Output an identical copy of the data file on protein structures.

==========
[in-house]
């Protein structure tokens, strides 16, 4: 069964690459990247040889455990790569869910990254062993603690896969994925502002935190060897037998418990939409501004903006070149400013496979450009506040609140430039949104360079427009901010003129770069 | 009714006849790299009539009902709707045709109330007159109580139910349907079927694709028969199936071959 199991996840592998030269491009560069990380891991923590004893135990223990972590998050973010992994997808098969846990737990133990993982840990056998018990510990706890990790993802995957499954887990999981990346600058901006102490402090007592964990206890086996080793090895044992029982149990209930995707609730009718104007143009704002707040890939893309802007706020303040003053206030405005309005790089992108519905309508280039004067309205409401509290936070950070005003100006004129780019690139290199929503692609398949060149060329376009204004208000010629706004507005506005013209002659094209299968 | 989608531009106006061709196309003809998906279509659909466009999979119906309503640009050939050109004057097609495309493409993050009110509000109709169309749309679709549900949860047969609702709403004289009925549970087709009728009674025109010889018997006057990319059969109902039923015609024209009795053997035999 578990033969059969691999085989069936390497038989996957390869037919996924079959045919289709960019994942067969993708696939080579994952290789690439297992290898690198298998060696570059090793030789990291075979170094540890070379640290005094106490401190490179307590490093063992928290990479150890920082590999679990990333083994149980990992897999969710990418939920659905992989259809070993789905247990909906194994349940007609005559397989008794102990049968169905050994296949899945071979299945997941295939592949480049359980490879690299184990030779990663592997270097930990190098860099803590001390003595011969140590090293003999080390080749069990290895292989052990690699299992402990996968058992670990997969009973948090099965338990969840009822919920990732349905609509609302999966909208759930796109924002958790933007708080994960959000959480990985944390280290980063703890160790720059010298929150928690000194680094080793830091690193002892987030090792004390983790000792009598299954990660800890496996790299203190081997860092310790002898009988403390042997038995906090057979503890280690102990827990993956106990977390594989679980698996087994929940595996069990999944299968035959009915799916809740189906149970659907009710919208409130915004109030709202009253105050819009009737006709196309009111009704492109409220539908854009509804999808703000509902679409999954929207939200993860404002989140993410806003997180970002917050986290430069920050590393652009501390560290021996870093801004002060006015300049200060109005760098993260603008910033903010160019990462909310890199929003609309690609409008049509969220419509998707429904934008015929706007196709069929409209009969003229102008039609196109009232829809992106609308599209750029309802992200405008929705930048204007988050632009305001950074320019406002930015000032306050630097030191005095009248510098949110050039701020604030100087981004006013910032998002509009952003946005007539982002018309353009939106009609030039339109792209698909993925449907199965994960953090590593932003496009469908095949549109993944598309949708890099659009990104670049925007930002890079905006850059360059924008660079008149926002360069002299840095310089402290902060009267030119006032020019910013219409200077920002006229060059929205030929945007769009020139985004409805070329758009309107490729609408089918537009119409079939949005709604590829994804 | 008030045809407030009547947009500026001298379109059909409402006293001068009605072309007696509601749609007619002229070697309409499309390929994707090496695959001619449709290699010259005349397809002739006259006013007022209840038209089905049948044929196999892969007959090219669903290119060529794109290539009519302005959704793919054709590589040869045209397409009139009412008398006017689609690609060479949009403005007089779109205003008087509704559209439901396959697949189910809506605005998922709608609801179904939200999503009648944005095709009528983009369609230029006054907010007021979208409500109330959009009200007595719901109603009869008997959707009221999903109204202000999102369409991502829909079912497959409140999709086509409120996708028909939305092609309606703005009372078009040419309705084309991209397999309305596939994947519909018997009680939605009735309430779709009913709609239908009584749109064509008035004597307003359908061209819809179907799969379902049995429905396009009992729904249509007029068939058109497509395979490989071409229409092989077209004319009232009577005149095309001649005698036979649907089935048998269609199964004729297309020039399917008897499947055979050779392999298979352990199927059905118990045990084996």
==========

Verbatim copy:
[in-house]
């Protein structure tokens, strides 16, 4: 069964690459990247040889455990790569869910990254062993603690896969994925502002935190060897037998418990939409501004903006070149400013496979450009506040609140430039949104360079427009901010003129770069 | 009714006849790299009539009902709707045709109330007159109580139910349907079927694709028969199936071959 199991996840592998030269491009560069990380891991923590004893135990223990972590998050973010992994997808098969846990737990133990993982840990056998018990510990706890990790993802995957499954887990999981990346600058901006102490402090007592964990206890086996080793090895044992029982149990209930995707609730009718104007143009704002707040890939893309802007706020303040003053206030405005309005790089992108519905309508280039004067309205409401509290936070950070005003100006004129780019690139290199929503692609398949060149060329376009204004208000010629706004507005506005013209002659094209299968 | 989608531009106006061709196309003809998906279509659909466009999979119906309503640009050939050109004057097609495309493409993050009110509000109709169309749309679709549900949860047969609702709403004289009925549970087709009728009674025109010889018997006057990319059969109902039923015609024209009795053997035999 578990033969059969691999085989069936390497038989996957390869037919996924079959045919289709960019994942067969993708696939080579994952290789690439297992290898690198298998060696570059090793030789990291075979170094540890070379640290005094106490401190490179307590490093063992928290990479150890920082590999679990990333083994149980990992897999969710990418939920659905992989259809070993789905247990909906194994349940007609005559397989008794102990049968169905050994296949899945071979299945997941295939592949480049359980490879690299184990030779990663592997270097930990190098860099803590001390003595011969140590090293003999080390080749069990290895292989052990690699299992402990996968058992670990997969009973948090099965338990969840009822919920990732349905609509609302999966909208759930796109924002958790933007708080994960959000959480990985944390280290980063703890160790720059010298929150928690000194680094080793830091690193002892987030090792004390983790000792009598299954990660800890496996790299203190081997860092310790002898009988403390042997038995906090057979503890280690102990827990993956106990977390594989679980698996087994929940595996069990999944299968035959009915799916809740189906149970659907009710919208409130915004109030709202009253105050819009009737006709196309009111009704492109409220539908854009509804999808703000509902679409999954929207939200993860404002989140993410806003997180970002917050986290430069920050590393652009501390560290021996870093801004002060006015300049200060109005760098993260603008910033903010160019990462909310890199929003609309690609409008049509969220419509998707429904934008015929706007196709069929409209009969003229102008039609196109009232829809992106609308599209750029309802992200405008929705930048204007988050632009305001950074320019406002930015000032306050630097030191005095009248510098949110050039701020604030100087981004006013910032998002509009952003946005007539982002018309353009939106009609030039339109792209698909993925449907199965994960953090590593932003496009469908095949549109993944598309949708890099659009990104670049925007930002890079905006850059360059924008660079008149926002360069002299840095310089402290902060009267030119006032020019910013219409200077920002006229060059929205030929945007769009020139985004409805070329758009309107490729609408089918537009119409079939949005709604590829994804 | 008030045809407030009547947009500026001298379109059909409402006293001068009605072309007696509601749609007619002229070697309409499309390929994707090496695959001619449709290699010259005349397809002739006259006013007022209840038209089905049948044929196999892969007959090219669903290119060529794109290539009519302005959704793919054709590589040869045209397409009139009412008398006017689609690609060479949009403005007089779109205003008087509704559209439901396959697949189910809506605005998922709608609801179904939200999503009648944005095709009528983009369609230029006054907010007021979208409500109330959009009200007595719901109603009869008997959707009221999903109204202000999102369409991502829909079912497959409140999709086509409120996708028909939305092609309606703005009372078009040419309705084309991209397999309305596939994947519909018997009680939605009735309430779709009913709609239908009584749109064509008035004597307003359908061209819809179907799969379902049995429905396009009992729904249509007029068939058109497509395979490989071409229409092989077209004319009232009577005149095309001649005698036979649907089935048998269609199964004729297309020039399917008897499947055979050779392999298979352990199927059905118990045990084996």